Imagine if a politician campaigned on changing the laws of physics. Imagine if he went in front of a crowd of supporters and promised to reduce the force of gravity, saying, â€œWe will not take the injustice that Earth has handed us; we will reduce the level of gravity from 9.81 m/s2 to 4 m/s2. Obese people shall suffer no more and things should be easier to lift.â€ What would people think of this politician, other than ridicule and dismiss him for being a delusional clown? I for one would ask him to test the efficacy of his legislation by jumping off a tall building.
Economics is fundamentally different from physics, but it shares the commonality of having laws which canâ€™t be bent either. Despite popular support for politicians to enact legislation (such as minimum wage, unemployment benefits, subsidies, price control and what not) in an attempt to curb the workings of the market, the laws of economics continue to be at play and will always result in unintended consequences.
Minimum wages, for example, donâ€™t actually guarantee a minimum wage for a worker or force an employer to hire a worker at that wage. What they do is they prohibit employers from employing workers below a certain wage. But remember, employers are always free not to hire workers in the first place and in cases in which this minimum wage is higher than their productivity, theyâ€™re better off not hiring them at all. So while the intention was to guarantee workers a minimum wage, the actual effect is to make it impossible for workers with lower productivity than the minimum wage to get employed, thereby causing unemployment. If minimum wage laws really work, why not enact a law which says that everyone should earn a minimum of $1,000 per hour and eradicate poverty in a blink?
The same applies to laws that, for example, supposedly â€œprotectâ€ pregnant women by forcing their employer to pay them while on maternity leave and in some cases replace them only temporarily until theyâ€™re able to work again. Well, the actual result is again very much the opposite: because this isnâ€™t a good deal for employers (they have to pay someone for not working and keep their job intact while their skills rust at home) theyâ€™re better off not hiring them at all. So instead of protecting pregnant women, this sort of legislation makes it more costly to hire them and thus drives employers away.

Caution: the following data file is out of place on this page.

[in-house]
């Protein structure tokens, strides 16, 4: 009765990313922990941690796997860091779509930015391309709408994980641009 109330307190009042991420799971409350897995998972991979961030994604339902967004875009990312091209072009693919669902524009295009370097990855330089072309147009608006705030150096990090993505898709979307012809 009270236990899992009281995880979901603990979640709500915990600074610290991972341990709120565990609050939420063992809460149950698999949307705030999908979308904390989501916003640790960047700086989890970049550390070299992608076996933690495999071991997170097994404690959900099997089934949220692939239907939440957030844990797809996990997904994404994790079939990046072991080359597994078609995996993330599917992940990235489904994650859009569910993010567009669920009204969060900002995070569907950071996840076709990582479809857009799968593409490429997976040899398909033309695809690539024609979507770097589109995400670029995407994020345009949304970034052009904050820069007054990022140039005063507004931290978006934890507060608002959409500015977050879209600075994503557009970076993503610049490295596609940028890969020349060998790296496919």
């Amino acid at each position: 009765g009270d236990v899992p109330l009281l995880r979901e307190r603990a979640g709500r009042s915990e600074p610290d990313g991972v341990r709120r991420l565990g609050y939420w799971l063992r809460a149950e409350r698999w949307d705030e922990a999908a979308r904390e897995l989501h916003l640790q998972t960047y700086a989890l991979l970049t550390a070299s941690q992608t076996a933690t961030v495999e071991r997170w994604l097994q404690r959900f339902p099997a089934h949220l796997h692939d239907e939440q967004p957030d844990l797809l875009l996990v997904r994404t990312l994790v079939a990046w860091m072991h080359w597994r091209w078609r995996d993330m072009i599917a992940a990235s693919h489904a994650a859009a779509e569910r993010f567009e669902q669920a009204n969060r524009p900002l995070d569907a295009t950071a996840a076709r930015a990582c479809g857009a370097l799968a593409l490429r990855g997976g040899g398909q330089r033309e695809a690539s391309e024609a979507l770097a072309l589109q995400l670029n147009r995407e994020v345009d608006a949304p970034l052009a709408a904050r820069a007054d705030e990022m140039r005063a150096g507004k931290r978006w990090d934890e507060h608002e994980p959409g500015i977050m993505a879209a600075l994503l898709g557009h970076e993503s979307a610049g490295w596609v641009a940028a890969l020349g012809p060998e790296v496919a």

So on and so on, there are endless examples of legislation which attempt to circumvent the laws of economics by promising the unachievable, just as legislation on gravity will never reduce its force no matter how draconically it is imposed by the State.
One common retort is to say that if only the â€œrightâ€ laws could be enacted, these problems wouldnâ€™t exist. But imagine making such a comment regarding legislation which seeks to change the laws of physics. We know that laws of physics canâ€™t change, or at least not due to human intervention, so the kind of legislation we enact is purely irrelevant. This is not a question of kind; it is a questionÂ of the categorical impossibility of denying or opposing the workings of nature, or in the case of economics, of the self-motivated and rational human mind.
Stop to think for a moment and ask yourself: if improving peopleâ€™s well-being is all but a hostage of enacting new legislation or regulations on top of thousands that already exist, then how come poverty still exists? If we can magically write away the worldâ€™s problems by the stroke of a pen, whatâ€™s holding us back? To ask this question is to answer it.
The tragedy of economics is, as the great legal theorist David D. Friedman perceptively put it, â€œprobably the fact the people already think they know it.â€ It is easy for even the most uninformed person to arrogantly call for the State to do this and that, to enact legislation which â€œsupportsâ€ or â€œprotectsâ€ this or that group. But itâ€™s far more difficult for them to make statements on physics, mathematics, or chemistry simply because these sciences command much more respect and rigor.
Time is past due for economics to join the rank of sciences whose laws can be studied and discovered, rather than circumvented and distorted at great cost.